Oligoastrocytoma NOS (grade 3)

Case contributed by Frank Gaillard
Diagnosis certain


Two days of left sided weakness. Past history of non-small cell carcinoma of the lung (no known metastatic disease).

Patient Data

Age: 65 years
Gender: Female

A 37 x 24 mm mass with irregular peripheral enhancement has developed at the superomedial aspect of the right frontal lobe, abutting the anterior body of the right lateral ventricle. There is probably extension into and across the corpus callosum. There is no definite pre-contrast hyperdensity to suggest hemorrhage. Edema surrounding the mass contributes to local mass effect, including sulcal effacement and minimal midline shift.  No uncal herniation or hydrocephalus is appreciated. 

Case Discussion

The patient had a pacemaker which precluded an MRI. They went on to have a craniotomy and debulking of the tumor. 


MICROSCOPIC DESCRIPTION: The sections show features of a moderately cellular glial tumor. Some of the tumor cells (fibrillary astrocytes) show slightly elongated, angulated and hyperchromatic nuclei. Others have perinuclear haloes and rounder nuclei, representing oligodendroglial component.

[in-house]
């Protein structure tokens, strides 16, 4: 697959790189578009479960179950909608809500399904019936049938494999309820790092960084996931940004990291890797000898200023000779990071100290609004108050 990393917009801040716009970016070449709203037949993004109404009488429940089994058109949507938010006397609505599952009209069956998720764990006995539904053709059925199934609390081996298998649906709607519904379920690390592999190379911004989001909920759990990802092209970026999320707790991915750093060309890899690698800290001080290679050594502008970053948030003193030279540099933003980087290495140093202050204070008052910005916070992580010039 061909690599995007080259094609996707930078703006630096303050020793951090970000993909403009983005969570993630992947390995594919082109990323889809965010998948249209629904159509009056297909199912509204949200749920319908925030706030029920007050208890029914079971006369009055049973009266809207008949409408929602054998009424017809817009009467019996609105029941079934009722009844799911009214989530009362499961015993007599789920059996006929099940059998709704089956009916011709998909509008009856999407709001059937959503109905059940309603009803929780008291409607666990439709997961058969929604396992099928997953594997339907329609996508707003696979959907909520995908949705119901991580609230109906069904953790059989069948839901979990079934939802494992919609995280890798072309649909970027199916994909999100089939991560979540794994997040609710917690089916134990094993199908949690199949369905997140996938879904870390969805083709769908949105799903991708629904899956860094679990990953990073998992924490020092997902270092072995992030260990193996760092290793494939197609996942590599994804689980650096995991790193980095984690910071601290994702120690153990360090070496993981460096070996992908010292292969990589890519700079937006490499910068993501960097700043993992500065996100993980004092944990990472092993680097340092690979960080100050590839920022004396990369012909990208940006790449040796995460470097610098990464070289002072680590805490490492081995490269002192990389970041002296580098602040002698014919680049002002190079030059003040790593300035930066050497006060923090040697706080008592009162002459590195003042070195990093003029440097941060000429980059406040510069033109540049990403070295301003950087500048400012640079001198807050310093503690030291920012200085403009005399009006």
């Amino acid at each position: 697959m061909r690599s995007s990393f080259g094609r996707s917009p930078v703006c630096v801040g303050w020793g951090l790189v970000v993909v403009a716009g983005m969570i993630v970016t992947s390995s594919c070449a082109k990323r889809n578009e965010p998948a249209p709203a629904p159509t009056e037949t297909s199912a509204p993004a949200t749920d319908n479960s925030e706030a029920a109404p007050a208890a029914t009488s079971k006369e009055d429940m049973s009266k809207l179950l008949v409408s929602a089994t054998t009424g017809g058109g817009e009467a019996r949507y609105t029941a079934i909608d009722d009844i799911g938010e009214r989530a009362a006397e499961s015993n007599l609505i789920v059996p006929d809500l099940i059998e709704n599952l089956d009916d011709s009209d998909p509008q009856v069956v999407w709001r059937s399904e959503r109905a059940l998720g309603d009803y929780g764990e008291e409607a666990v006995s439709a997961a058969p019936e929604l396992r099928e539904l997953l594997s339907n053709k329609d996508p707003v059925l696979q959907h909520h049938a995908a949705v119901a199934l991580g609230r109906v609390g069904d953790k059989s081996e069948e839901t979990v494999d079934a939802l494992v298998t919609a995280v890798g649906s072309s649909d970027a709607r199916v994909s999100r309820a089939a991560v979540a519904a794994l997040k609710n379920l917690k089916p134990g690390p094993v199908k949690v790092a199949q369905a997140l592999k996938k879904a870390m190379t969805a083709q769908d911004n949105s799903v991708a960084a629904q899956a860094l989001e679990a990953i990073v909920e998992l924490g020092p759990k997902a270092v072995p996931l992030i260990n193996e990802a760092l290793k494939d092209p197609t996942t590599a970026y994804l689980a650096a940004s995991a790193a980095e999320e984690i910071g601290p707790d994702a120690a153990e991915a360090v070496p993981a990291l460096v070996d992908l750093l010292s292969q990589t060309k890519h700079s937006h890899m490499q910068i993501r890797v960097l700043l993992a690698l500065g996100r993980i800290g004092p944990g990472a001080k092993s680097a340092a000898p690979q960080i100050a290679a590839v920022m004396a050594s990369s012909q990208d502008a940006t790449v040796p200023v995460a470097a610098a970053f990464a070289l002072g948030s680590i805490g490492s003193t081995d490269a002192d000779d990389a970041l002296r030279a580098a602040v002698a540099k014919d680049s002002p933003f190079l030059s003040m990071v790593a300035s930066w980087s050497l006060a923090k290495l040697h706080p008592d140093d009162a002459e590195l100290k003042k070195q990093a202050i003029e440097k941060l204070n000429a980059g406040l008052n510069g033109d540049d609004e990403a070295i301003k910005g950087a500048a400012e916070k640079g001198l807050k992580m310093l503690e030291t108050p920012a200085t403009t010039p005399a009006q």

Mitoses are seen, up to 6 per 10 high-power fields. There is mild endothelial cell hyperplasia. Necrosis is absent. IDH-1 immunostain is negative. The Ki-67 index is about 20%. The features are those of anaplastic oligoastrocytoma.

FINAL DIAGNOSIS: Anaplastic oligoastrocytoma (NOS) (WHO Grade III).


This case illustrates that no matter how important your pre-test probability is (i.e patient has a known malignancy and now brain lesion), you need to carefully look at the images. A metastasis does not usually extend into the corpus callosum


NOTE: This case predates the 2016 WHO classification of CNS tumor revision. As no 1p19q co-deletion status is available a formal diagnosis cannot be reached and the NOS is therefore used (not otherwise specified) - which is recognized in the current classification for cases where molecular information is unavailable. It should also be noted, that under the new classification both an astrocytic and oligodendroglial component needs to be identified, each with its own molecular markers. True oligoastrocytomas are therefore going to be rare, and this case would most likely be classified as either an astrocytoma or an oligodendroglioma. 

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